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Listen to Vigro Deep’s Highly Anticipated Album ‘Rise Of Baby Boy’

Amapiano producer Vigro Deep releases 19-track album 'Rise of Baby Boy'.

Pretoria's youngest amapiano export, Vigro Deep has released his much-awaited 19-track album Rise of Baby Boy which is the latest offering from his Baby Boy series of albums—he has previously released career defining EP Road to Baby Boy II, followed by Baby Boy 2 Reloaded and Baby Boy III within months of each other in 2019. This latest offering features vocalists Bucie, Rethabile, Khumz, Khama Billiat and Sax.

Read: Vigro Deep and Masterpiece Take Inspiration from a Kwaito Classic in New Amapiano Banger 'Amanumber K'phela'

This a no-skip album that will have you dancing on your toes from beginning to end. "Phumelela", featuring Mhawkeys, is a motivational fire-starter track in response to the pandemic as we navigate lockdown levels and the pressures that come with being cooped up at home.



Keeping with nostalgia of fun times, "Blue Monday" featuring Focalistic stands out, the track samples the South African house classic tune DJ Mujava's "Mogwanti" which put Pretoria's house scene on the map.

Nineteen-year-old Vigro Deep, young as he is, always references the great music that came before him and "Blue Monday" is in part a homage to Pretoria's notorious night scene and music developments over the years. The project contains 19 songs to commemorate Vigro Deep's 19th birthday.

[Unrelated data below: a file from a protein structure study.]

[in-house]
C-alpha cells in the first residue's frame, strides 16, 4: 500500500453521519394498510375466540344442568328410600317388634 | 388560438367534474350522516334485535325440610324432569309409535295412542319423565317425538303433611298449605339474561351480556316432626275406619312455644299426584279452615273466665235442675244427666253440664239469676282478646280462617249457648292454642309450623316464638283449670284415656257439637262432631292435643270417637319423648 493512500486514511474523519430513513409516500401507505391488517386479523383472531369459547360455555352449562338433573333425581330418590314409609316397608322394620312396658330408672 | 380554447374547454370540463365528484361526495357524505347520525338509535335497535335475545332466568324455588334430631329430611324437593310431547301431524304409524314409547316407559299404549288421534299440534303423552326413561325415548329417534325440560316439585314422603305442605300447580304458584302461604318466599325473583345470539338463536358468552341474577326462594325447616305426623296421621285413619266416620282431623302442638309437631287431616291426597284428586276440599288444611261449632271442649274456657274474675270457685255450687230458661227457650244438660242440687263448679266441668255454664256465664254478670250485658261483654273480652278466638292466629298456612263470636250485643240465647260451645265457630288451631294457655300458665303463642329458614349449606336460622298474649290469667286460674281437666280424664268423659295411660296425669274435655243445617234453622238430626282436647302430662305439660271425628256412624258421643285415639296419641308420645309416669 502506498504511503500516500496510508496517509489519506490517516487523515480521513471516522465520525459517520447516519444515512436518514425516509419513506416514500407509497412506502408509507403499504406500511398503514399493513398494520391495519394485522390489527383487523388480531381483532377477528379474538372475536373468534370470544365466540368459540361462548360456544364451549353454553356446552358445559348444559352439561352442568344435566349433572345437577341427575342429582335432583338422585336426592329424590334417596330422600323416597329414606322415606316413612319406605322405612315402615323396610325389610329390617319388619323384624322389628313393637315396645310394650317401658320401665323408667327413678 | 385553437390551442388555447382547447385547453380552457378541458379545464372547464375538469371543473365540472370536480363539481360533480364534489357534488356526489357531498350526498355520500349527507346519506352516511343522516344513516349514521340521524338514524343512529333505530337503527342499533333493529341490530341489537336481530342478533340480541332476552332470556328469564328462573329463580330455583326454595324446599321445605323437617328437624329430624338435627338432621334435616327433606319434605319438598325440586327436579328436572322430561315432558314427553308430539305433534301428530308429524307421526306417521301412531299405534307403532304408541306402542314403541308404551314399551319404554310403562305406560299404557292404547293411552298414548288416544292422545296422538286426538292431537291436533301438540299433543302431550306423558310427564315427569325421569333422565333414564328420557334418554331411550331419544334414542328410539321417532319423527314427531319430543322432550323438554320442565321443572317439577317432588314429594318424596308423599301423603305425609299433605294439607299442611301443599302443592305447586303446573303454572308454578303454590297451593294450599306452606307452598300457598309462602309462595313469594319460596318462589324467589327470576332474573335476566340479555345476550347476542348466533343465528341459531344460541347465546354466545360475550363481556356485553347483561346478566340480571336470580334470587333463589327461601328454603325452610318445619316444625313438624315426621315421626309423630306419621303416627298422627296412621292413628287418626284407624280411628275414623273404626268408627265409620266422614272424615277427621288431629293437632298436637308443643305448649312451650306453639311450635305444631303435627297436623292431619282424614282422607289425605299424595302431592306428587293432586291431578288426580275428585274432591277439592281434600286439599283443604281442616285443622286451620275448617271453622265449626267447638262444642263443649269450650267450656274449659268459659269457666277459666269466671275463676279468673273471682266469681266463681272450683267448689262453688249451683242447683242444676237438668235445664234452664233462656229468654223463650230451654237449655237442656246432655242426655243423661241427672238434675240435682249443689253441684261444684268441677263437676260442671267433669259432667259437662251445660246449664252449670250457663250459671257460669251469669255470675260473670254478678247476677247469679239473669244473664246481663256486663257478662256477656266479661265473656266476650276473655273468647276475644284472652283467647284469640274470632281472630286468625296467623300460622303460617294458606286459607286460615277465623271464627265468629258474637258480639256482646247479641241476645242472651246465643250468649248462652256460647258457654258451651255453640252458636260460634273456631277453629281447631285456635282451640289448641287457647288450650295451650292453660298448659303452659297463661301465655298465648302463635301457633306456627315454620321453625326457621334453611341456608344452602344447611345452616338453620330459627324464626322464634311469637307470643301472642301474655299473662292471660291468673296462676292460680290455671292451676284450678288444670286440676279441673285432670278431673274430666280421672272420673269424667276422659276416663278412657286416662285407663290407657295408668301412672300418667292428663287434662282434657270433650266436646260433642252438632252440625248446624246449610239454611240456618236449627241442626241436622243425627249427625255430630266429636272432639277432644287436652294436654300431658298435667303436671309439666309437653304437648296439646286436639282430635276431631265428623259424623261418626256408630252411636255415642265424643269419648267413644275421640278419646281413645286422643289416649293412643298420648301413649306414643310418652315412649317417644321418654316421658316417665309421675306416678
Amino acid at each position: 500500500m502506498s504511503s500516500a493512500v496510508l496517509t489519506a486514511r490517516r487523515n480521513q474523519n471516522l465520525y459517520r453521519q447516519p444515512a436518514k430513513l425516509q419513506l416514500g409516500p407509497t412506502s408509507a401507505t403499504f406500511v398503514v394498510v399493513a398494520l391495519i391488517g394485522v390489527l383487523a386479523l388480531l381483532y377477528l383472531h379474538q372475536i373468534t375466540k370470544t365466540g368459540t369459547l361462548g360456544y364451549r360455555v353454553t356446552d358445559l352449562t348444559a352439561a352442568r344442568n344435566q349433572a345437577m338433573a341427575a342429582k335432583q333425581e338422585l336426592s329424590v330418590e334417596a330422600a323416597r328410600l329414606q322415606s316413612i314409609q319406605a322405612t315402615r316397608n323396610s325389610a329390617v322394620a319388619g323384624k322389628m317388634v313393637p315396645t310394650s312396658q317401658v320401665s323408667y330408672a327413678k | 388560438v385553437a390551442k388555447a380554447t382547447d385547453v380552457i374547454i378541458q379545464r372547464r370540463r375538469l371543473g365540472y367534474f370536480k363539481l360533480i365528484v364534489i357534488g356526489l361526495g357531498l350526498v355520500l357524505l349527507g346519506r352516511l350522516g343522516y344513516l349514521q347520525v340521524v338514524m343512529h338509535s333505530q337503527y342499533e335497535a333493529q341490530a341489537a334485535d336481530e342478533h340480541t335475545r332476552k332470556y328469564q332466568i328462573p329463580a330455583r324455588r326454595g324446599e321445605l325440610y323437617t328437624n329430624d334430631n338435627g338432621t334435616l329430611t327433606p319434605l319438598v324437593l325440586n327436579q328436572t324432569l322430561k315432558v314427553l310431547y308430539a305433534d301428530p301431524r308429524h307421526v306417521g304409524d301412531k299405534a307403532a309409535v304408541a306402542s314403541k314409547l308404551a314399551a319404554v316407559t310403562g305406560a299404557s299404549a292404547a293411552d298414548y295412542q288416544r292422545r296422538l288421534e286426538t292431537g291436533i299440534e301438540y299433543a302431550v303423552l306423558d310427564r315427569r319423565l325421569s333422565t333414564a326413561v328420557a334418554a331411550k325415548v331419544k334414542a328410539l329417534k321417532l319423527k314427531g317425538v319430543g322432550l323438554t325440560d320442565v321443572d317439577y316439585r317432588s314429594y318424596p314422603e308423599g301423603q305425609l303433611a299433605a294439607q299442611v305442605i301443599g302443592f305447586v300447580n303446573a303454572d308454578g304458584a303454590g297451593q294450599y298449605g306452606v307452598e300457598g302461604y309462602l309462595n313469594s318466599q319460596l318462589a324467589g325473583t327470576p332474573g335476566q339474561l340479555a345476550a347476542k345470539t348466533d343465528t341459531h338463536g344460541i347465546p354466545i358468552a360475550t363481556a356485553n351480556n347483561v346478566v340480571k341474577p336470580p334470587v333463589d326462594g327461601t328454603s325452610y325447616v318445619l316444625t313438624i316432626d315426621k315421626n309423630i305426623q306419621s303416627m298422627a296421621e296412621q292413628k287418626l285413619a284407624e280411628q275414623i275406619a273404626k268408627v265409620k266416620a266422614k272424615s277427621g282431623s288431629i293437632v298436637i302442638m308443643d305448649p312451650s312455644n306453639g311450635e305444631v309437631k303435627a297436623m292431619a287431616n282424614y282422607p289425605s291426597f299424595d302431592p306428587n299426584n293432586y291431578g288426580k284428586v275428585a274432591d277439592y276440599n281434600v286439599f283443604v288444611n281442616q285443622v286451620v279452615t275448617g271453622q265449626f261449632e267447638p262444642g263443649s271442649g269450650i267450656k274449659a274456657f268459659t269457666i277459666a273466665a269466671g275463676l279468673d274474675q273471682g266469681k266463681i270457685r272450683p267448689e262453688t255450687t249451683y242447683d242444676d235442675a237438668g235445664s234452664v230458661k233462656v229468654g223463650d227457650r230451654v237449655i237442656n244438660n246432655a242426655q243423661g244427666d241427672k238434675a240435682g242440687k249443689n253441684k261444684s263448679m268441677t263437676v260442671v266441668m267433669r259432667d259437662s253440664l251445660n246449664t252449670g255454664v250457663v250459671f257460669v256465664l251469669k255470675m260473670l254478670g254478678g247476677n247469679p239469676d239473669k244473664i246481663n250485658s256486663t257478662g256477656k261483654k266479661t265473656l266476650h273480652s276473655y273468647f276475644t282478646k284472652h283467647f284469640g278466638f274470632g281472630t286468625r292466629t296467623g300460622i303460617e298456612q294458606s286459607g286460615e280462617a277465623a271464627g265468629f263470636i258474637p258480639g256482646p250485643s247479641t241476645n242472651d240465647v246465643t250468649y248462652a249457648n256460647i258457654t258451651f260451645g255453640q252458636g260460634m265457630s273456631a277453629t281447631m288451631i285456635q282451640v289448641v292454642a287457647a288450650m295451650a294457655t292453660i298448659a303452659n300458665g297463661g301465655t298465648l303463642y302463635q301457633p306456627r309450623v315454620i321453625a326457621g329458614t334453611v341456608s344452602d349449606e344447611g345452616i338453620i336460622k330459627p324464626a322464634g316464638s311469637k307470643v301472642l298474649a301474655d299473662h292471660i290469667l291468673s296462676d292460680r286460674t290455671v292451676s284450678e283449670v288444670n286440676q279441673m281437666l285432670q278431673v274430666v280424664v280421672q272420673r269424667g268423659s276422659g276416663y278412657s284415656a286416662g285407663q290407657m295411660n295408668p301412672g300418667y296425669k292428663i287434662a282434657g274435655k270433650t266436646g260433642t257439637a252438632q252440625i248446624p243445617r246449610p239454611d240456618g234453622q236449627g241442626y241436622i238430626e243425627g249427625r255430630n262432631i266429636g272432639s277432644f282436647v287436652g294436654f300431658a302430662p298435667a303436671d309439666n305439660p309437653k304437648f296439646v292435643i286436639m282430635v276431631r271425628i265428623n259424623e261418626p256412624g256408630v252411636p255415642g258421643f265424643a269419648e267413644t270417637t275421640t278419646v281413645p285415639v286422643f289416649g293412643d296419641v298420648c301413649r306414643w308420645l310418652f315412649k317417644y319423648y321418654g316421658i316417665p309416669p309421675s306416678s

Twitter went mad within hours of the album's release; music enthusiasts and fans tweeted Vigro Deep with crazy gif reactions leading to Rise of Baby trending nationally.



Born and raised in Atteridgeville, Pretoria, Vigro Deep has earned the respect of house music industry veterans like FistasMixwell. He produced hits a year after learning to produce and the popular indie label Kalawa Jazmee added him to its roster.

Listen to Rise of Baby Boy on Spotify and Apple Music.

Photo by Meztli Yoalli Rodríguez

Dying Lagoons Reveal Mexico’s Environmental Racism

In the heart of a traditionally Black and Indigenous use area in Southwest Mexico, decades of environmental destruction now threatens the existence of these communities.

On an early morning in September 2017, in a little fishing village in the Pacific coast of Oaxaca, called Zapotalito, thousands of dead fish floated on the surface of the Chacahua-Pastoría lagoons. A 7.1-magnitude earthquake, which rattled Mexico City on September 19, was felt as far down as Zapotalito, and the very next morning, its Black, Indigenous and poor Mestizo residents, who depend on the area's handful of lagoons for food and commerce, woke up to an awful smell and that terrible scene of floating fish.

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